The Moonstone by Wilkie Collins opens with a copy of a family paper from an unnamed source. The writer and his cousin, John Herncastle, were soldiers in the English battle for Seringapatam, India, in 1799. The night before, stories were told by the men in the camp about various treasures to be found there, especially one called the moonstone, a large yellow diamond in the forehead of a statue of a moon god. The narrative tells of the history and legend of the stone, including three Brahmins who were supposed to keep it under constant watch and “certain disaster to the presumptuous mortal who laid hands on the sacred gem, and to all of his house and name who received it after him.” After the battle, the narrator and his cousin were charged with keeping the men from looting, but the narrator came across his cousin in a room with the diamond in his hand and two dead and one dying Indian at his feet. Though the narrator knew his cousin had stolen the diamond and killed the men, he could not prove it since he had not actually seen it done, so he didn’t bring it to the authorities. He did, however, turn his back on his cousin and has written this narrative to explain to the family why he has done so. The family in turn turned their back on John. The narrator concludes, “Although I attach no sort of credit to the fantastic Indian legend of the gem, I must acknowledge, before I conclude, that I am influenced by a certain superstition of my own in this matter. It is my conviction, or my delusion, no matter which, that crime brings its own fatality with it. I am not only persuaded of Herncastle’s guilt; I am even fanciful enough to believe that he will live to regret it, if he keeps the Diamond; and that others will live to regret taking it from him, if he gives the Diamond away. ”
Fast forward 50 years or so, and John Herncastle tries to visit his sister and her daughter. His sister refuses to see him. He retreats, but leaves the diamond to his sister’s daughter, Rachel, in his will. Rachel’s birthday is coming up, and her cousin Franklin Blake has been assigned to bring the diamond to her for the occasion. Knowing the diamond’s history, he is unsure whether giving it to Rachel is the best thing to do, but after consulting with longtime friend and family butler, Gabriel Betteredge, they conclude that giving it to her is the only thing that can be done.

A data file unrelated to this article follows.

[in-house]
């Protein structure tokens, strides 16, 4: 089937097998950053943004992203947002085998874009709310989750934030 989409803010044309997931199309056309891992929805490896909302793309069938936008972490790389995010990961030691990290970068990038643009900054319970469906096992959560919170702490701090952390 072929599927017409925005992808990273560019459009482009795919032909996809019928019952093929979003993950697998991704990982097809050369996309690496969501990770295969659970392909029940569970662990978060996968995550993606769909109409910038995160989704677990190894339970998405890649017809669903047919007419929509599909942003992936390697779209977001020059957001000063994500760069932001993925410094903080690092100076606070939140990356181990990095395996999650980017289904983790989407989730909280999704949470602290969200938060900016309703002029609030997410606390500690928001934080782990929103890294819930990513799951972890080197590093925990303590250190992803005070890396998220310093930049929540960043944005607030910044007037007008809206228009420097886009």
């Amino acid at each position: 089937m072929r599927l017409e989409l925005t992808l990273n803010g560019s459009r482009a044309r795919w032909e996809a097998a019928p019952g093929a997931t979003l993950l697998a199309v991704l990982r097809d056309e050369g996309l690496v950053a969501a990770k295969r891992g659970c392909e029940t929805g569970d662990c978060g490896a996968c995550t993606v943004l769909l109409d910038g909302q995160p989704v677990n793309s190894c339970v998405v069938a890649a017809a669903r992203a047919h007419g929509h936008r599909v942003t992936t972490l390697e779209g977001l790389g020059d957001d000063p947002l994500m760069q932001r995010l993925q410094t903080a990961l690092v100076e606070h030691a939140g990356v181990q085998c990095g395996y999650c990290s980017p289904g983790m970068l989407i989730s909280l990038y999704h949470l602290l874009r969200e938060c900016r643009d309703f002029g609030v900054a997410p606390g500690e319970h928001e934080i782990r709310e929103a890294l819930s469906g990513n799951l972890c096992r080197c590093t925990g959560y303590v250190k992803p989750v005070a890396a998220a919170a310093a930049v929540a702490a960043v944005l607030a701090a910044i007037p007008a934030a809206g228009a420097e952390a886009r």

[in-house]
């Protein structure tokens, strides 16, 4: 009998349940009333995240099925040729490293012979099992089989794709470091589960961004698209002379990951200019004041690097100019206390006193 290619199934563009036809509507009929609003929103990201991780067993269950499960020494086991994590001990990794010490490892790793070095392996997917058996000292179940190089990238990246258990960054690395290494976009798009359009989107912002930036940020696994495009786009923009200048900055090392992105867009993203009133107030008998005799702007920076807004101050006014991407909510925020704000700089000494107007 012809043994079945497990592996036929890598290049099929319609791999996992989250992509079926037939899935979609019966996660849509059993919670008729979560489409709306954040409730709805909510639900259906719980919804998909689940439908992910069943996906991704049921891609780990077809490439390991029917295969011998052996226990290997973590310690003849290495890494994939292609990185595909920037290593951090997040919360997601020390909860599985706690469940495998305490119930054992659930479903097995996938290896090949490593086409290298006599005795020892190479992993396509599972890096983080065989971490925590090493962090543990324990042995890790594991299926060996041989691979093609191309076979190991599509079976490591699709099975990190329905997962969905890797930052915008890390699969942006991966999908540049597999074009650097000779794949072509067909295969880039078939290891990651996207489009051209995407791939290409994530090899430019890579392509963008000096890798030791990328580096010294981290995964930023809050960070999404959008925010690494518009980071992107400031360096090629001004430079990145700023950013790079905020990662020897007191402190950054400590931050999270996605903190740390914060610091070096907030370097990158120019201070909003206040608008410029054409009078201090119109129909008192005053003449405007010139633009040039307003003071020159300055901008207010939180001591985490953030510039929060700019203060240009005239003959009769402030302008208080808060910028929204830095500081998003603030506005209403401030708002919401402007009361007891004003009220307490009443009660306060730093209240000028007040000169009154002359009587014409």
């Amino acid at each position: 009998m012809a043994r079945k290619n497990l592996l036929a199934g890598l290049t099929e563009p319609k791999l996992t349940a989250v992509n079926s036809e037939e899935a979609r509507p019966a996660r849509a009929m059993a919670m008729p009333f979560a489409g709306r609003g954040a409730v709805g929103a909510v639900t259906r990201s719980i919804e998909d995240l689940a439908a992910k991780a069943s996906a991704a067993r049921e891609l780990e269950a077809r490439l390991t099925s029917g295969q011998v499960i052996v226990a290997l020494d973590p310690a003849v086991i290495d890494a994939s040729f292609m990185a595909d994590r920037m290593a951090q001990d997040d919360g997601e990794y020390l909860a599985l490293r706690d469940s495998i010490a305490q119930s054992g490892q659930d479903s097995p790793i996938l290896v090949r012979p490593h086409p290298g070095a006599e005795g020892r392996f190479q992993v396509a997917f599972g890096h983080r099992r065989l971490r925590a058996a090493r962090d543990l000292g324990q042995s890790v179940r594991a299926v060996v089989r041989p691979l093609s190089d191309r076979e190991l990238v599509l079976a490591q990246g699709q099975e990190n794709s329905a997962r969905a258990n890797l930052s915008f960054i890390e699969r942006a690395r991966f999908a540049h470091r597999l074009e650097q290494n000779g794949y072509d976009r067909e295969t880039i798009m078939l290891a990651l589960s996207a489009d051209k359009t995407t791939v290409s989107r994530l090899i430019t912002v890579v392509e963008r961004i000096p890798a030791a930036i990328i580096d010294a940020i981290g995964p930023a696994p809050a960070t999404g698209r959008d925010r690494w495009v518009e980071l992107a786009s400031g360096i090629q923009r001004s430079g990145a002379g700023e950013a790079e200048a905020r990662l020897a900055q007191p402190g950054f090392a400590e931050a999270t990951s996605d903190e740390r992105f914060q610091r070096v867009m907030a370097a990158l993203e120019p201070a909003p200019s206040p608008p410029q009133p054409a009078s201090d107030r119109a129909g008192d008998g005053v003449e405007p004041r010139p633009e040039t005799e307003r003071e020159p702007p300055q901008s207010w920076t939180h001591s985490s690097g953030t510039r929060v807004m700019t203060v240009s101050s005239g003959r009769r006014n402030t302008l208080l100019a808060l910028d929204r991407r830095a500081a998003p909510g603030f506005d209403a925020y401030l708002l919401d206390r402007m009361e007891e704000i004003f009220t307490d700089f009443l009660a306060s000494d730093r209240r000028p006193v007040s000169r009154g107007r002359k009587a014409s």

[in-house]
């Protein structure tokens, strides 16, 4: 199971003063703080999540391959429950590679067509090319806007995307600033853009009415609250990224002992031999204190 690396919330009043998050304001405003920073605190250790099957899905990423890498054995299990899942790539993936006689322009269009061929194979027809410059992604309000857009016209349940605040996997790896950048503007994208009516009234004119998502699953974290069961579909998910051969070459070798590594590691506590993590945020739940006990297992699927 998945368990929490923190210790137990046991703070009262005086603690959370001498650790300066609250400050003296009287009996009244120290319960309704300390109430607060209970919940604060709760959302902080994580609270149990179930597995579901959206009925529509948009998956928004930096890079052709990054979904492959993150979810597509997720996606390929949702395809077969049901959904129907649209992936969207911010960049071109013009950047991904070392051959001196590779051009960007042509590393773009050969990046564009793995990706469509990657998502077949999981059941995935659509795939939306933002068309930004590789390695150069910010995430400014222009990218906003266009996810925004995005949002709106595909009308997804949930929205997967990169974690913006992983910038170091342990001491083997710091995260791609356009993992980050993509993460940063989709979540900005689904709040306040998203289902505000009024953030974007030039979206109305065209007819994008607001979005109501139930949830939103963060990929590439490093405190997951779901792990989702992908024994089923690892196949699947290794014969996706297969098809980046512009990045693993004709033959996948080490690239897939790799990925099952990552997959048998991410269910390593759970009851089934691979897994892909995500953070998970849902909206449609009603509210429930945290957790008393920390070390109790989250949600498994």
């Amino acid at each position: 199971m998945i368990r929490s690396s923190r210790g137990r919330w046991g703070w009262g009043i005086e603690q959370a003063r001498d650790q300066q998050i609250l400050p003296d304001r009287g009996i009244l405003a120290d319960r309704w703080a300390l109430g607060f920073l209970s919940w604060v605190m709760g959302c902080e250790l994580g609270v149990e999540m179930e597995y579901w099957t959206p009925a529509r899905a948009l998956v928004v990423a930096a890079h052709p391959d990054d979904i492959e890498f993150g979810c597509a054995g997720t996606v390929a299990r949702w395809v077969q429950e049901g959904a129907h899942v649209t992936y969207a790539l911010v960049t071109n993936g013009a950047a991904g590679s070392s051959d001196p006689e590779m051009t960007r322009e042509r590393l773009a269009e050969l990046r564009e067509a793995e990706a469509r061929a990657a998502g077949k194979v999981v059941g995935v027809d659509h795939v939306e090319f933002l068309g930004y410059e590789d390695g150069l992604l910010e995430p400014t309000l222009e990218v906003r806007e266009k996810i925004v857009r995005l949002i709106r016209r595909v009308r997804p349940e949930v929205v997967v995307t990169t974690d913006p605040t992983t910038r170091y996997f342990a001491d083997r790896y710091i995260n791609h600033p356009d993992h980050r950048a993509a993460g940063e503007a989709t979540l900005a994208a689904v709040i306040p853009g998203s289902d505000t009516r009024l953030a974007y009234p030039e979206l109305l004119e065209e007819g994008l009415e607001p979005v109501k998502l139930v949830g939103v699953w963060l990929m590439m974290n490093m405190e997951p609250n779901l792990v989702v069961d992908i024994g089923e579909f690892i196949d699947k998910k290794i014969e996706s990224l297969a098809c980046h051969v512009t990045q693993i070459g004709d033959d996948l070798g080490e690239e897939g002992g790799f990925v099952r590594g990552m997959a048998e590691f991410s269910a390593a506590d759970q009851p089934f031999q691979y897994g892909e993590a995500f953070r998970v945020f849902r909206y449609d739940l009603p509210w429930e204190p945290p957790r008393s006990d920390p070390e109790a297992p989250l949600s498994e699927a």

So Franklin gives her the diamond and fastens a little setting so she can wear it on her blouse. And who should crash the party but three traveling Indian jugglers, who can’t escape seeing the diamond.
The next morning, it’s discovered that the diamond is missing, stolen out of Rachel’s room. The Indians are the first suspected, but they have an alibi. Rachel is strangely uncommunicative about the incident.
The story continues from there with various people being suspected and cleared, various family secrets coming forth, and finally the mystery revealed.
The Moonstone is considered by many to be the first detective novel written (Poe wrote mysteries, but they were short stories) and contains many elements that soon became standards of the genre: bumbling local police, a famous detective with eccentricities, false leads, , the “least likely” suspect being the perpetrator, a plot twist, and the detective summing everything up and filling in the missing pieces at the end. The detective is oddly missing in the middle of the novel, but Franklin Blake pursues the mystery, and even Gabriel Betteredge confesses to getting “detective fever.”
The story is written as a series of accounts requested by Blake from various people of what they saw and experienced, so in a sense the reader gets to consider the evidence and play detective along the way.
I thought the story dragged a bit in the middle, when the accounts there seemed to have little to do with the diamond theft: later, however, the reason for those seemingly unrelated details comes to the forefront. Like Dickens, with whom Collins was friends and for whose magazine he wrote, there are no extraneous details or characters: everything fits into the plot, though it doesn’t always make sense until the end. The latter third of the book really picked up the action and I found it hard to put down at that point. The story was originally published monthly in Dickens’ magazine, and at the end of many chapters I thought Collins showed great skill in ending the chapter on a note that would makes readers breathless until the next installment. I was glad I didn’t have to wait a month between chapters! I also thought Collins shone in having characters reveal details about themselves unawares and seemingly contradicting what they meant to reveal about themselves..
The Moonstone and The Woman in White are considered the best of Collins’ novels. I had read the latter a couple of years ago and consequently wanted to read more of Collins, but shied away from this one because I wasn’t sure how much superstition about the stone would play a part in it. But that turned out to be a very minor part of the story, mainly contained in the first section about its history. As the first narrator said, ” crime brings its own fatality,” and the book mainly deals with the crimes along the way of the moonstone’s history.
Though I normally enjoy reading analysis in Sparknotes, I thought they were a little off in a couple of places concerning this book. Here they say the story is “a novel in which women don’t speak often and therefore do not have a distinctive presence.” But the women spoke quite often – one of the major narrators is a woman. And they assert that the moonstone is symbolic of Rachel’s femininity and virginity and the theft of it from her room symbolic of her “deflowering.” But I saw no reason to associate it as such, especially as she is not “deflowered” in the incident.
(Sharing at Semicolon‘s Saturday Review of Books)